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Donations pay for much-needed Enumclaw Regional Hospital equipment
It may sound simple. A nonmagnetic wheelchair to take patients into the magnetic resonance imaging machine at Enumclaw Regional Hospital.
But it wasn’t until the Enumclaw Regional Healthcare Foundation purchased the item for the radiology department that it became a reality.
“It’s huge for the patient and for us,” said MRI technician James Patterson. MRI magnets draw with great force. To place a regular wheel chair in the general vacinity would be dangerous, but the short walk from waiting area to MRI can be excrutiating for some patients.
“This increases our ability to get patients back and forth safely,” Manager of Radiology Rich Rosser said. “To put it on the list and get it is kind of nice.”
The list was devised by hospital staff for the Foundation’s fund-an-item cause at its annual Holiday Fantasy fundraiser in December. Fantasy chair Judi Putman said through the community’s generous donations, the Foundation was able to raise more than $33,000, which purchased the wheel chair along with a pediatric cart for the emergency room and critical care equipment.
The nonmagnetic wheel chair was the least expensive, but probably sees the most use. Patterson said it gets used daily. Rosser said of the 175 to 200 patients a month using the MRI, approximately 15 percent rely on the non-magnetic wheelchair.
The purchase of two remote critical care units brings the hospital’s total to four, but the latest additions are special – they’re mobile.
“It provides all the state of the art monitoring you’d find in any ICU in the world,” ERH Acute Care Manager Tom Hightower said.
The older units come on stands and roll alongside a patient bed, but because these units are mobile and wireless, a patient’s history goes with them anywhere in the hospital in any situation.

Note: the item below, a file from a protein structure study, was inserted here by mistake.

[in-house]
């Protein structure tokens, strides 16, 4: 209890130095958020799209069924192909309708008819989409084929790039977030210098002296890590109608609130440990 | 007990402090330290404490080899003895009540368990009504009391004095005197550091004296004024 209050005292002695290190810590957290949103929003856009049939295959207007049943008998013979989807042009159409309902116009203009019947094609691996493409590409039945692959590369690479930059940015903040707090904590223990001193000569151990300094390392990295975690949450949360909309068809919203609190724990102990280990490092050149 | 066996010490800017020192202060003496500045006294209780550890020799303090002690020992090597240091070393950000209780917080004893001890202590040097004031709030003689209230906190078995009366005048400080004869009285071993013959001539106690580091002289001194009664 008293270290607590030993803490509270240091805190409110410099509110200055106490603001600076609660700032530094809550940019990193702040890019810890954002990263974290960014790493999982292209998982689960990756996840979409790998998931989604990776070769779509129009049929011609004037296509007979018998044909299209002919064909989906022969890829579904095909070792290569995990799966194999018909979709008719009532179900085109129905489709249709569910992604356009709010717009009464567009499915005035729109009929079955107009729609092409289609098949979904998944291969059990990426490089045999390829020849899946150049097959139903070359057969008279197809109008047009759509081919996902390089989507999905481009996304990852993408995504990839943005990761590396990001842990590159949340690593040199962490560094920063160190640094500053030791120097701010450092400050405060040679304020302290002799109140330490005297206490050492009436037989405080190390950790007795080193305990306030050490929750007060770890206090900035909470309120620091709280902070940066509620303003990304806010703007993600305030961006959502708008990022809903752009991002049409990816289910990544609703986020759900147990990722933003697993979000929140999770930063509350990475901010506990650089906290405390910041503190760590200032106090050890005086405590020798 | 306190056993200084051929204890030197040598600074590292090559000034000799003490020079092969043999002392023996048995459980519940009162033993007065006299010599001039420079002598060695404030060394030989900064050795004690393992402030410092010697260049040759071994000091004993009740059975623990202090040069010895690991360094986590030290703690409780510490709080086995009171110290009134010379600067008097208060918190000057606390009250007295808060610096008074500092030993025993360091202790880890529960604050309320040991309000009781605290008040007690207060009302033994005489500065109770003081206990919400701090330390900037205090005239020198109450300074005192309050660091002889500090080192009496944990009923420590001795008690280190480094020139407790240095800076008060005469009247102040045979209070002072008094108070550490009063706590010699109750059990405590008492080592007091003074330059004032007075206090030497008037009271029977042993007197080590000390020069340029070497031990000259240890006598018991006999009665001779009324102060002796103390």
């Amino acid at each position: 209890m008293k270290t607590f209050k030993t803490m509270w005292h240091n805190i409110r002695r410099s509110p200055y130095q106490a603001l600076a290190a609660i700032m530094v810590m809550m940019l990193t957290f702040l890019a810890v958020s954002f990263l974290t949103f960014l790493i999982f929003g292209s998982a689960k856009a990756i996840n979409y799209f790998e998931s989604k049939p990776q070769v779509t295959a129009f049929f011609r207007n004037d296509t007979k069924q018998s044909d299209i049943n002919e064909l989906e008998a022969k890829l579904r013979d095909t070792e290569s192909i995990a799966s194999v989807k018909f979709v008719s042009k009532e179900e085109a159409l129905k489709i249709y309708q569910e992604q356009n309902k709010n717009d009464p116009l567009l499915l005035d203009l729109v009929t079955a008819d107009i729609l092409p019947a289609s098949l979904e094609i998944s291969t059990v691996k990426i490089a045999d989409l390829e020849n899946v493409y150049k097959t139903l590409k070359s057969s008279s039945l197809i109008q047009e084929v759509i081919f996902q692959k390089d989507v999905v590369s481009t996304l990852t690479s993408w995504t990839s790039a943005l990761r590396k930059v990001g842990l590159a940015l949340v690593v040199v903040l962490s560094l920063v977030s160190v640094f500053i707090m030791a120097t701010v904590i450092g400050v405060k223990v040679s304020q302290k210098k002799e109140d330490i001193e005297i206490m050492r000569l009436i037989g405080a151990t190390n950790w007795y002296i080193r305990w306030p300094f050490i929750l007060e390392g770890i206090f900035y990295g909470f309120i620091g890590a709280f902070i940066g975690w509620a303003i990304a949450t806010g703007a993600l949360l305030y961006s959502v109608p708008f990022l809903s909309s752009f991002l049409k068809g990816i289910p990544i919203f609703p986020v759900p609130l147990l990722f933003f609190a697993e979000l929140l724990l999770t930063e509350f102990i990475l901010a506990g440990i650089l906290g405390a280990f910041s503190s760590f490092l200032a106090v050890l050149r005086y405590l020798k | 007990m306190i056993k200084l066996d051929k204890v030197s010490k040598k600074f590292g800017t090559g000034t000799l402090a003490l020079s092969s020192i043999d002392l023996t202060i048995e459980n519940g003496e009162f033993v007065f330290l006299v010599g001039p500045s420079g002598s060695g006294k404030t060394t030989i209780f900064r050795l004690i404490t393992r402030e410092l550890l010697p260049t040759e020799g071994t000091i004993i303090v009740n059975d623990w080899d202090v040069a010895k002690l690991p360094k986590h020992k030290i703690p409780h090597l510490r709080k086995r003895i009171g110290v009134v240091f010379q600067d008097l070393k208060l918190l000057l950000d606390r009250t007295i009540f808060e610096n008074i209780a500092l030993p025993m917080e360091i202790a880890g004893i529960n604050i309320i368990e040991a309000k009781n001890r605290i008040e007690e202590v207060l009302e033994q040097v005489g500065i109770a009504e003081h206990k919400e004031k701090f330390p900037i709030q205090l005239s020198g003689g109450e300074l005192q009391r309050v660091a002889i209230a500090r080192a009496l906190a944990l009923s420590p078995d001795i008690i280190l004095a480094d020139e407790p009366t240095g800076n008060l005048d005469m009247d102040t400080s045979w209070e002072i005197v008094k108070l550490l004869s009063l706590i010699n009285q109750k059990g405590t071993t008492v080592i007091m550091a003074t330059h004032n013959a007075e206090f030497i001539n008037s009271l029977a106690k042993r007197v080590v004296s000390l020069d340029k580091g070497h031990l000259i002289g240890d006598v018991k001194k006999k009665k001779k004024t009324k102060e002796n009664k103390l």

The units, along with an emergency department pediatric cart system, help hospital staff meet increasing patient loads.
The emergency room pediatric cart system is designed with children’s care in mind. The system supplies information and equipment doctors and nurses need for young patients’ emergency resuscitation requirements.
“It’s as simple as a tape measure,” said hospital Director of Patient Care Services Shelly Pricco.
Hospital emergency department doctors and nurses measure a child when they arrive and then, based on those calculations, can easily find the appropriate-sized equipment to handle the emergency based on a color-coded system.
“It takes the guess work out of that time,” said Pricco, who seen how well the system has worked in the hopsital’s Women and Infant Services department. A private donor introduced and purchased the system for that department a number of years ago.
Pricco said all the equipment was recommended as part of the hospital staff’s commitment to take care of the people in the community. She said there will always be times when community members will have to go out of time for certain services and procedures, but, the goal is to provide as much care close to home as possible.